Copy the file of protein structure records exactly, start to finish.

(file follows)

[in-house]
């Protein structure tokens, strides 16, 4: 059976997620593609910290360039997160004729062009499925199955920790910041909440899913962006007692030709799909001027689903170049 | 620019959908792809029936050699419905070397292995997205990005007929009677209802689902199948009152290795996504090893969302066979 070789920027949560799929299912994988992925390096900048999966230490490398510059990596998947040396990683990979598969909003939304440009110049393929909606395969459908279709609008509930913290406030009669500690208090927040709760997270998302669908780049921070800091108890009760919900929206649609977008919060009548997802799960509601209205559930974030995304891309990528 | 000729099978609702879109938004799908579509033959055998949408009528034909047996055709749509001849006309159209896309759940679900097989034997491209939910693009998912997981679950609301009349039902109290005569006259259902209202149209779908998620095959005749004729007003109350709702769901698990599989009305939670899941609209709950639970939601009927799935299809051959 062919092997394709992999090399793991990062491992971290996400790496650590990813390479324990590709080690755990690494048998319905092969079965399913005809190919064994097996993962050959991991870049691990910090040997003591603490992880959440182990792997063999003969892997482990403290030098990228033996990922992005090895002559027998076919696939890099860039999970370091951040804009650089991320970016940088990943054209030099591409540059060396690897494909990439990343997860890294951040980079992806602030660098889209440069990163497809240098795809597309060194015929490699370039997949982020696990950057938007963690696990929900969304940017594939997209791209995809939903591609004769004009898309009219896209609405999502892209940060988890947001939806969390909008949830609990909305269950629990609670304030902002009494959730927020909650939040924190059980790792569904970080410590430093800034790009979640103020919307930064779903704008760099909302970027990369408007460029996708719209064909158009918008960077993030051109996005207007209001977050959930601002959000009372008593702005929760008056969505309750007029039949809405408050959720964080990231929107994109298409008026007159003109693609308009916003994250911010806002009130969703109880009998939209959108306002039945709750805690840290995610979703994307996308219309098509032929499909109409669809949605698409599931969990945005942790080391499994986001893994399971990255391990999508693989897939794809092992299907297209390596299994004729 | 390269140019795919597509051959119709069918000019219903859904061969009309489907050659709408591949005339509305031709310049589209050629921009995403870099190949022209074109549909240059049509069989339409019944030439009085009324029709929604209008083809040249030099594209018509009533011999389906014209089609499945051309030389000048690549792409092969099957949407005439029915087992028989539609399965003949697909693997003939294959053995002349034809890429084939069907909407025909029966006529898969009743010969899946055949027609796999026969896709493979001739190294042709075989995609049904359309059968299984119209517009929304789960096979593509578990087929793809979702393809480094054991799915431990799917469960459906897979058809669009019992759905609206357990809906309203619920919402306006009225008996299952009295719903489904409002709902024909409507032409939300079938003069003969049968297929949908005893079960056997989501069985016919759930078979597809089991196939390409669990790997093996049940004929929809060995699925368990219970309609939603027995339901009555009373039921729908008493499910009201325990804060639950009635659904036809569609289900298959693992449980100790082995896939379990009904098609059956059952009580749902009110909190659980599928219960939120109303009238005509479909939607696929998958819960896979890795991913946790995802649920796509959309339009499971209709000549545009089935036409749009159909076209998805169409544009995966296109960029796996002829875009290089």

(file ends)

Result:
[in-house]
């Protein structure tokens, strides 16, 4: 059976997620593609910290360039997160004729062009499925199955920790910041909440899913962006007692030709799909001027689903170049 | 620019959908792809029936050699419905070397292995997205990005007929009677209802689902199948009152290795996504090893969302066979 070789920027949560799929299912994988992925390096900048999966230490490398510059990596998947040396990683990979598969909003939304440009110049393929909606395969459908279709609008509930913290406030009669500690208090927040709760997270998302669908780049921070800091108890009760919900929206649609977008919060009548997802799960509601209205559930974030995304891309990528 | 000729099978609702879109938004799908579509033959055998949408009528034909047996055709749509001849006309159209896309759940679900097989034997491209939910693009998912997981679950609301009349039902109290005569006259259902209202149209779908998620095959005749004729007003109350709702769901698990599989009305939670899941609209709950639970939601009927799935299809051959 062919092997394709992999090399793991990062491992971290996400790496650590990813390479324990590709080690755990690494048998319905092969079965399913005809190919064994097996993962050959991991870049691990910090040997003591603490992880959440182990792997063999003969892997482990403290030098990228033996990922992005090895002559027998076919696939890099860039999970370091951040804009650089991320970016940088990943054209030099591409540059060396690897494909990439990343997860890294951040980079992806602030660098889209440069990163497809240098795809597309060194015929490699370039997949982020696990950057938007963690696990929900969304940017594939997209791209995809939903591609004769004009898309009219896209609405999502892209940060988890947001939806969390909008949830609990909305269950629990609670304030902002009494959730927020909650939040924190059980790792569904970080410590430093800034790009979640103020919307930064779903704008760099909302970027990369408007460029996708719209064909158009918008960077993030051109996005207007209001977050959930601002959000009372008593702005929760008056969505309750007029039949809405408050959720964080990231929107994109298409008026007159003109693609308009916003994250911010806002009130969703109880009998939209959108306002039945709750805690840290995610979703994307996308219309098509032929499909109409669809949605698409599931969990945005942790080391499994986001893994399971990255391990999508693989897939794809092992299907297209390596299994004729 | 390269140019795919597509051959119709069918000019219903859904061969009309489907050659709408591949005339509305031709310049589209050629921009995403870099190949022209074109549909240059049509069989339409019944030439009085009324029709929604209008083809040249030099594209018509009533011999389906014209089609499945051309030389000048690549792409092969099957949407005439029915087992028989539609399965003949697909693997003939294959053995002349034809890429084939069907909407025909029966006529898969009743010969899946055949027609796999026969896709493979001739190294042709075989995609049904359309059968299984119209517009929304789960096979593509578990087929793809979702393809480094054991799915431990799917469960459906897979058809669009019992759905609206357990809906309203619920919402306006009225008996299952009295719903489904409002709902024909409507032409939300079938003069003969049968297929949908005893079960056997989501069985016919759930078979597809089991196939390409669990790997093996049940004929929809060995699925368990219970309609939603027995339901009555009373039921729908008493499910009201325990804060639950009635659904036809569609289900298959693992449980100790082995896939379990009904098609059956059952009580749902009110909190659980599928219960939120109303009238005509479909939607696929998958819960896979890795991913946790995802649920796509959309339009499971209709000549545009089935036409749009159909076209998805169409544009995966296109960029796996002829875009290089």